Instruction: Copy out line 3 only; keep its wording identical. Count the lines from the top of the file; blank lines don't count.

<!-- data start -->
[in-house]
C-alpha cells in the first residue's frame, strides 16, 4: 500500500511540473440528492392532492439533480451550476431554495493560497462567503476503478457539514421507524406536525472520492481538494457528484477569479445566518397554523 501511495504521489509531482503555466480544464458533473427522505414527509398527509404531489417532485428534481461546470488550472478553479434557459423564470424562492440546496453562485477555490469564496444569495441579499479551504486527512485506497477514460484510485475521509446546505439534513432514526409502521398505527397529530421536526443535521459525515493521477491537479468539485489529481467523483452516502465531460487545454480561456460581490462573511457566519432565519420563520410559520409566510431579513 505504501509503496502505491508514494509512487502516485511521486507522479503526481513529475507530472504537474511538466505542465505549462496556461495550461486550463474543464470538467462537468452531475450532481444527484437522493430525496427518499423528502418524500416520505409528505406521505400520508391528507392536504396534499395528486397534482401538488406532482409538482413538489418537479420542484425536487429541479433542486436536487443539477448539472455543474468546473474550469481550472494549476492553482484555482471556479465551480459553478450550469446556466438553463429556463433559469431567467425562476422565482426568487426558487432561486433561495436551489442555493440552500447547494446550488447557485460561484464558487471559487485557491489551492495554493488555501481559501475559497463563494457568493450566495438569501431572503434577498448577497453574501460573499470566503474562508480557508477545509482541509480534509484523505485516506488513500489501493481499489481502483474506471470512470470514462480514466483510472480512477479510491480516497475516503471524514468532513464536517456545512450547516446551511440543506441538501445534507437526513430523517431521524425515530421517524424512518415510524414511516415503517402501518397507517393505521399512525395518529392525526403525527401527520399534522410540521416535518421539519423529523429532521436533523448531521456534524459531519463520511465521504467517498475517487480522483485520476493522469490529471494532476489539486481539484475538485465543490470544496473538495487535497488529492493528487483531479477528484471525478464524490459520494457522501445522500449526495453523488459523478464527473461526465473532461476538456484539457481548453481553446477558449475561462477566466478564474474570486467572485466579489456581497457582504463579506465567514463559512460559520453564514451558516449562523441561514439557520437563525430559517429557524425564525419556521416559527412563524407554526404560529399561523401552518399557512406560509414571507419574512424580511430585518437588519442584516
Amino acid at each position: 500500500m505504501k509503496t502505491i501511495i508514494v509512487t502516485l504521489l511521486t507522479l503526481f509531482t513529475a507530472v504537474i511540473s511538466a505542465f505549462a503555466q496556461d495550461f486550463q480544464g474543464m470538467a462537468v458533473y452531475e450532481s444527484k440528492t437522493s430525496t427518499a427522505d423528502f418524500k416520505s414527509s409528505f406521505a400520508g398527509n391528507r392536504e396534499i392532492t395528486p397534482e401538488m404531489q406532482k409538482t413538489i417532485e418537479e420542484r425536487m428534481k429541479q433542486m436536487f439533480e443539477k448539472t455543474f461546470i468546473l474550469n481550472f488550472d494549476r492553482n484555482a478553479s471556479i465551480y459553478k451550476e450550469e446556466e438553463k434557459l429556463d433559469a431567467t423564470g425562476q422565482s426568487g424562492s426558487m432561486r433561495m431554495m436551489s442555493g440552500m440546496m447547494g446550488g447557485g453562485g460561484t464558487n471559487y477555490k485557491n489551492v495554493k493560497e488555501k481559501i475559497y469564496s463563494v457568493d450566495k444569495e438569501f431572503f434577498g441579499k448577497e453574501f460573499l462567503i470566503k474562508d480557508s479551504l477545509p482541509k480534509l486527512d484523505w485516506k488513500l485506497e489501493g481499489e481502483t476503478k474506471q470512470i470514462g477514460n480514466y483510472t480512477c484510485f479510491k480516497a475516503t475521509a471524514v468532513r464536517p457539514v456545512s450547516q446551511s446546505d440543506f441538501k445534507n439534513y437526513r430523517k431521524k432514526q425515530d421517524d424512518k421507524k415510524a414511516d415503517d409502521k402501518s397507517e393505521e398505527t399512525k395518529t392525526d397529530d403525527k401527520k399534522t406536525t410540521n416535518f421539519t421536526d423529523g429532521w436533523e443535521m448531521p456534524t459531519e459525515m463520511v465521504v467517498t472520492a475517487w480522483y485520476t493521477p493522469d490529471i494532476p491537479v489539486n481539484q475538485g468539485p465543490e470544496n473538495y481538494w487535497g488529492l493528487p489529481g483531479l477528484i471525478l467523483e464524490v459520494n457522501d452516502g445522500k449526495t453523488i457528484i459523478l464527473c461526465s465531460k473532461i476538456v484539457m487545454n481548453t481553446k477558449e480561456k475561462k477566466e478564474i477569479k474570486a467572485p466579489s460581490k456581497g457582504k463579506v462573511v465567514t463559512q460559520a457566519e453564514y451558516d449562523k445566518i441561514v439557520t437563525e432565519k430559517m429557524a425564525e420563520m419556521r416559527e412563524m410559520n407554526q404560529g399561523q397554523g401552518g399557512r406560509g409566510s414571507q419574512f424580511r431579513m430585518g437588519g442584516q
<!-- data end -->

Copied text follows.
Amino acid at each position: 500500500m505504501k509503496t502505491i501511495i508514494v509512487t502516485l504521489l511521486t507522479l503526481f509531482t513529475a507530472v504537474i511540473s511538466a505542465f505549462a503555466q496556461d495550461f486550463q480544464g474543464m470538467a462537468v458533473y452531475e450532481s444527484k440528492t437522493s430525496t427518499a427522505d423528502f418524500k416520505s414527509s409528505f406521505a400520508g398527509n391528507r392536504e396534499i392532492t395528486p397534482e401538488m404531489q406532482k409538482t413538489i417532485e418537479e420542484r425536487m428534481k429541479q433542486m436536487f439533480e443539477k448539472t455543474f461546470i468546473l474550469n481550472f488550472d494549476r492553482n484555482a478553479s471556479i465551480y459553478k451550476e450550469e446556466e438553463k434557459l429556463d433559469a431567467t423564470g425562476q422565482s426568487g424562492s426558487m432561486r433561495m431554495m436551489s442555493g440552500m440546496m447547494g446550488g447557485g453562485g460561484t464558487n471559487y477555490k485557491n489551492v495554493k493560497e488555501k481559501i475559497y469564496s463563494v457568493d450566495k444569495e438569501f431572503f434577498g441579499k448577497e453574501f460573499l462567503i470566503k474562508d480557508s479551504l477545509p482541509k480534509l486527512d484523505w485516506k488513500l485506497e489501493g481499489e481502483t476503478k474506471q470512470i470514462g477514460n480514466y483510472t480512477c484510485f479510491k480516497a475516503t475521509a471524514v468532513r464536517p457539514v456545512s450547516q446551511s446546505d440543506f441538501k445534507n439534513y437526513r430523517k431521524k432514526q425515530d421517524d424512518k421507524k415510524a414511516d415503517d409502521k402501518s397507517e393505521e398505527t399512525k395518529t392525526d397529530d403525527k401527520k399534522t406536525t410540521n416535518f421539519t421536526d423529523g429532521w436533523e443535521m448531521p456534524t459531519e459525515m463520511v465521504v467517498t472520492a475517487w480522483y485520476t493521477p493522469d490529471i494532476p491537479v489539486n481539484q475538485g468539485p465543490e470544496n473538495y481538494w487535497g488529492l493528487p489529481g483531479l477528484i471525478l467523483e464524490v459520494n457522501d452516502g445522500k449526495t453523488i457528484i459523478l464527473c461526465s465531460k473532461i476538456v484539457m487545454n481548453t481553446k477558449e480561456k475561462k477566466e478564474i477569479k474570486a467572485p466579489s460581490k456581497g457582504k463579506v462573511v465567514t463559512q460559520a457566519e453564514y451558516d449562523k445566518i441561514v439557520t437563525e432565519k430559517m429557524a425564525e420563520m419556521r416559527e412563524m410559520n407554526q404560529g399561523q397554523g401552518g399557512r406560509g409566510s414571507q419574512f424580511r431579513m430585518g437588519g442584516q